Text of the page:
Trying a Systemic Discrimination Case: Jury Selection, "Me Too" Evidence, Witnesses, Argument, Preserving Error

Recording of a 90-minute CLE webinar with Q&A

Date: TBD

This CLE webinar will address the rapidly expanding scope of claims related to the EEOC's systemic discrimination initiative. This session is devoted to trying the systemic discrimination case. The two broad categories covered are the same as in every trial -- prevailing, or alternatively, preserving the record for appeal.


The first issue addressed will be jury selection and how to use voir dire to identify the best jurors for the case. Trial counsel must take care in a discrimination case not to run afoul of Edmonson v. Leesville, prohibiting discriminatory jury strikes.

Opening and closing arguments and direct and cross-examination are devices to introduce the elements of proof that must be strategically presented to avoid depicting the discrimination plaintiff as deserving of sympathy. During these stages, counsel must be aware of the substantive evidence issues that are present and the nuances of personal interaction.

Though the charge conference and jury instruction have as their primary purpose the accurate portrayal of the law to the jury, they play a leading role in record preservation. Although the trial judge has latitude concerning evidence issues, the same is not so for errors of law in instructions. However, if counsel does not make a record of objection to such errors, then there can be no appeal.

Listen as this experienced panel of employment trial lawyers takes you through a systemic discrimination trial from start to finish. The panel will also provide valuable guidance as to how these trial principles apply to employment law counseling and litigation avoidance.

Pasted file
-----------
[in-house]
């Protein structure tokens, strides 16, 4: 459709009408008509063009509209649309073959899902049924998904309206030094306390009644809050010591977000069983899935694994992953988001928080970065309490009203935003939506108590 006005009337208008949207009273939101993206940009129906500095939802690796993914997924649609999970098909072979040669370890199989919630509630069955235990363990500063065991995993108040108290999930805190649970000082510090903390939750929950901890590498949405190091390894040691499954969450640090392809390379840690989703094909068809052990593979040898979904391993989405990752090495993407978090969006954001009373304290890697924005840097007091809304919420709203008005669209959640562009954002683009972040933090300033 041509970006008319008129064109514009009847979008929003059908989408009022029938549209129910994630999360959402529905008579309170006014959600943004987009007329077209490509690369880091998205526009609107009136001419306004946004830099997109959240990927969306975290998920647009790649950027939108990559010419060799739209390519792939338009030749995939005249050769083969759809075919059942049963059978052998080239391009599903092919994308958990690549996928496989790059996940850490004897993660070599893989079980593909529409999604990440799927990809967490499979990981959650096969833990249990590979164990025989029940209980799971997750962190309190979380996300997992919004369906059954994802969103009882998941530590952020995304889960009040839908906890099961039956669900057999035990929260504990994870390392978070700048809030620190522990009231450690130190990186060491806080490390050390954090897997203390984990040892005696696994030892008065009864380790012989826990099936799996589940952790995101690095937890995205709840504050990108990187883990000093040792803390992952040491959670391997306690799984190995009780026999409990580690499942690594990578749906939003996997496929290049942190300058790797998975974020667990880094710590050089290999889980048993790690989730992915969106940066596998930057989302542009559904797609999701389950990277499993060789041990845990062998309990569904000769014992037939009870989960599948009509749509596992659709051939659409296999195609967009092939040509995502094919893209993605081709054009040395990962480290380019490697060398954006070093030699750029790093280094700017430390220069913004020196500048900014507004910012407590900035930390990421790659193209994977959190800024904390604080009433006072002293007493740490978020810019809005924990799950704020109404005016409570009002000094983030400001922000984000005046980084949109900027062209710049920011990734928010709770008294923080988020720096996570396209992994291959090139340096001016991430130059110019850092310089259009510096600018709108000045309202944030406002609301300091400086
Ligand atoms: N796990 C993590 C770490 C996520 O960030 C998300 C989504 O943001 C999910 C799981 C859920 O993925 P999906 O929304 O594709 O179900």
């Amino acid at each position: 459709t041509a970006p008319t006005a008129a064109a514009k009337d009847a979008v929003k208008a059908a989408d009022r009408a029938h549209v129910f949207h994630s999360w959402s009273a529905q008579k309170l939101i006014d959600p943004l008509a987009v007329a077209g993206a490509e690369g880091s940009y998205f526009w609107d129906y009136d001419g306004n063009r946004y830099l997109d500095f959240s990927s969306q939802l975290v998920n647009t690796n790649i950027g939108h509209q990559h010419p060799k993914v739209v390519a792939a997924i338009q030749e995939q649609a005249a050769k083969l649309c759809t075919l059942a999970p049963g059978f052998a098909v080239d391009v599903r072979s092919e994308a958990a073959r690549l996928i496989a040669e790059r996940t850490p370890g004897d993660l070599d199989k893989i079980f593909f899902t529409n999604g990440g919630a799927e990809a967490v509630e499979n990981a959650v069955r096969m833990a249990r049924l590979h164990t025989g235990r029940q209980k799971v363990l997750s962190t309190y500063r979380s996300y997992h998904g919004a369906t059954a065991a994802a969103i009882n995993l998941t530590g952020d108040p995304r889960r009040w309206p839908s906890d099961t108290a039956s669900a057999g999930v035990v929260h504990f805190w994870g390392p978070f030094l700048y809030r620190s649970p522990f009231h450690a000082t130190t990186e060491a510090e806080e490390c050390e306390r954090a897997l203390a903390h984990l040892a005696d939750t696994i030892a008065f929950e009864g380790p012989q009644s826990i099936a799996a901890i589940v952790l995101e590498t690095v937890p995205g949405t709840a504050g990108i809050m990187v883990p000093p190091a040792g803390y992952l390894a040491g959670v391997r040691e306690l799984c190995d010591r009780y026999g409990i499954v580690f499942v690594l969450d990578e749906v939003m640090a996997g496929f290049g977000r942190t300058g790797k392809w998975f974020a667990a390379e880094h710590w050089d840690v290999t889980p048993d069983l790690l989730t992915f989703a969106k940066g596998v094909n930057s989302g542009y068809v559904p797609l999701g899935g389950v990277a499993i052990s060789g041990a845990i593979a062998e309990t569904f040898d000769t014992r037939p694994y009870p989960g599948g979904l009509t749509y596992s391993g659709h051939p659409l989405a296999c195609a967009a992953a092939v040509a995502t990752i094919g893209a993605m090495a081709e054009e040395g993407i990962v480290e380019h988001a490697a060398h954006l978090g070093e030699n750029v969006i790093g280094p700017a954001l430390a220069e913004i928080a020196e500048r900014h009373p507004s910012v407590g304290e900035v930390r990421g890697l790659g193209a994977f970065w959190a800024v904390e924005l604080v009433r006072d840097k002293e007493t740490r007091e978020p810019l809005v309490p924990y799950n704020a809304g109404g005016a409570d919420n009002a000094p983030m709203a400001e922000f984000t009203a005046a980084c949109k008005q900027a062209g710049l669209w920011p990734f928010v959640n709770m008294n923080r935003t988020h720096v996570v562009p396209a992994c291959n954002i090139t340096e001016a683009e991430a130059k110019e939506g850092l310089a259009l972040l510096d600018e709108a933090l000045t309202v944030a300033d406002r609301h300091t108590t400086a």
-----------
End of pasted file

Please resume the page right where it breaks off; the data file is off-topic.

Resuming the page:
1. Jury selection
    1. Who is the right juror for the case
    2. Voir dire violations
    3. Discriminatory strikes
  2. Opening statement
  3. Direct and cross
    1. Necessary substantive content
    2. Evidence issues, including "me too"
    3. Style issues
  4. Closing argument
  5. Jury instructions
    1. Essential content
    2. Preserving error
  6. Counseling lessons


The panel will review these and other noteworthy topics:

  • Jury selection
  • Opening and closing arguments
  • Direct and cross-examination
  • Jury instructions
  • Preservation of appeal
  • Counseling points


Martucci, William
William C. Martucci

Shook Hardy & Bacon

Mr. Martucci practices exclusively on behalf of management in connection with national employment litigation and policy...  |  Read More

Additional faculty
to be announced.